Ecclesiastes 3:11: Can we learn anything about God through our languages?

gemar14

Member
I was recently reminded of Ecclesiastes 3:11, which is often quoted to support the idea that everyone has some fundamental understanding of God and eternity, even the non-believer. Going further, some will say that you can find some Biblical truths in any culture if you look hard enough, because no matter how non-Christian they are, we all have had eternity set in our hearts. Then I got to thinking: there is no more important part of any given culture than the language its people share, so will we be able to see some pearls of Biblical truth when examining the way our languages address God? My assertion is, absolutely. Now, I happen to like linguistics as a hobby so I will be using some things from that field but you shouldn't need any specialized training to understand my point.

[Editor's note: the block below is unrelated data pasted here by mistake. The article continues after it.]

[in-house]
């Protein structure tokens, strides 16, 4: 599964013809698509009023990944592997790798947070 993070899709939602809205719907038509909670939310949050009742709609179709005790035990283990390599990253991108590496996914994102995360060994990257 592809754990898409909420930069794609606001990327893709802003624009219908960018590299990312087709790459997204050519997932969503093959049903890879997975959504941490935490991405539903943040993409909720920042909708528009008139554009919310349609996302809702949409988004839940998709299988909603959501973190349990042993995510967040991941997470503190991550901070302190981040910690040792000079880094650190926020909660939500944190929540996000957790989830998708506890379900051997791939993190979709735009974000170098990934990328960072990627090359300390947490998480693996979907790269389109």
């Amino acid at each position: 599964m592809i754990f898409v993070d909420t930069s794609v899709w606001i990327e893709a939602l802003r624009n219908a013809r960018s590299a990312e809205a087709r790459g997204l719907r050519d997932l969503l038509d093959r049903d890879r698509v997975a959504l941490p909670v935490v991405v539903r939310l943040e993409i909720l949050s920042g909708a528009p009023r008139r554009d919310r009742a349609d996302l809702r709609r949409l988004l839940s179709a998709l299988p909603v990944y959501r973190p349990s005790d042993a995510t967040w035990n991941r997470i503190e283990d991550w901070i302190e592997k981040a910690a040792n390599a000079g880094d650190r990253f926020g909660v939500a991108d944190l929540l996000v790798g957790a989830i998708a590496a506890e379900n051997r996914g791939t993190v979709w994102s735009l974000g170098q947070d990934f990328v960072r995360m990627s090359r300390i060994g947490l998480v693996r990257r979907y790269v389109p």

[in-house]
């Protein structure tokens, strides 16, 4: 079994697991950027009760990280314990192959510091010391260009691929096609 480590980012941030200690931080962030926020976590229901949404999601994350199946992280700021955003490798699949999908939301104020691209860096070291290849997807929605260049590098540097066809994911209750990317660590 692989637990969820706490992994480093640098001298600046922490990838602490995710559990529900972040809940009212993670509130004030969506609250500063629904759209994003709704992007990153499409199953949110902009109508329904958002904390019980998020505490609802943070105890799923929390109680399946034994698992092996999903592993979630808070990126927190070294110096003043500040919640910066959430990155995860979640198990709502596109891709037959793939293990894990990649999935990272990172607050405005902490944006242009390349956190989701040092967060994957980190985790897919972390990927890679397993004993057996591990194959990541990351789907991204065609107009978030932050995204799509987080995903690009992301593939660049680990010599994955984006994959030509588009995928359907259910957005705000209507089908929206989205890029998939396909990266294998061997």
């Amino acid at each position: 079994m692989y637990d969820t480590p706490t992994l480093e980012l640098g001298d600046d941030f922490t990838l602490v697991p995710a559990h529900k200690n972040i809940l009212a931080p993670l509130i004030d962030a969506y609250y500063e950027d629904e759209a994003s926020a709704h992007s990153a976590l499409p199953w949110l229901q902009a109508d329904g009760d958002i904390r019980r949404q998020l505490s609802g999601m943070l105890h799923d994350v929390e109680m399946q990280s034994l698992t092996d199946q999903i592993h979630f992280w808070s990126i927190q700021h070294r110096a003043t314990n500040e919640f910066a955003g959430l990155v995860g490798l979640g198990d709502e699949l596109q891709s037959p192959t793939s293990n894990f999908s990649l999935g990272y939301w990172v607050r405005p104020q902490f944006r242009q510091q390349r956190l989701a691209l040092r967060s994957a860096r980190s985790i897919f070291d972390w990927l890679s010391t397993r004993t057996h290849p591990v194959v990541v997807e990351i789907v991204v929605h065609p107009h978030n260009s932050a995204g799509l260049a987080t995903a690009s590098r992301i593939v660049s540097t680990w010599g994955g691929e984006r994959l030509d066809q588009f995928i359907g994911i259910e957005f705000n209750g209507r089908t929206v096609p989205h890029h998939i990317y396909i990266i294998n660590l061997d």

I'll start from the modern day and work my way backward. Obviously, we live in a world with thousands of different languages and each has its own way of discussing the idea of God. I won't address all of them, just some groupings. The most well-studied group of languages is the Indo-European family which includes languages like English, Greek, French, German, Russian, Hindi and even Persian. Within that family we have subgroupings: Romance languages like French, Spanish, Italian; Germanic languages like English, Dutch, German; Slavic languages like Russian, Polish and Czech; Hellenic languages like Greek; Indian languages like Hindi, Bengali; and Iranian languages like Persian, Kurdish. There are some other random ones but these are the main groups. Now, how each of these languages refers to God is revealing.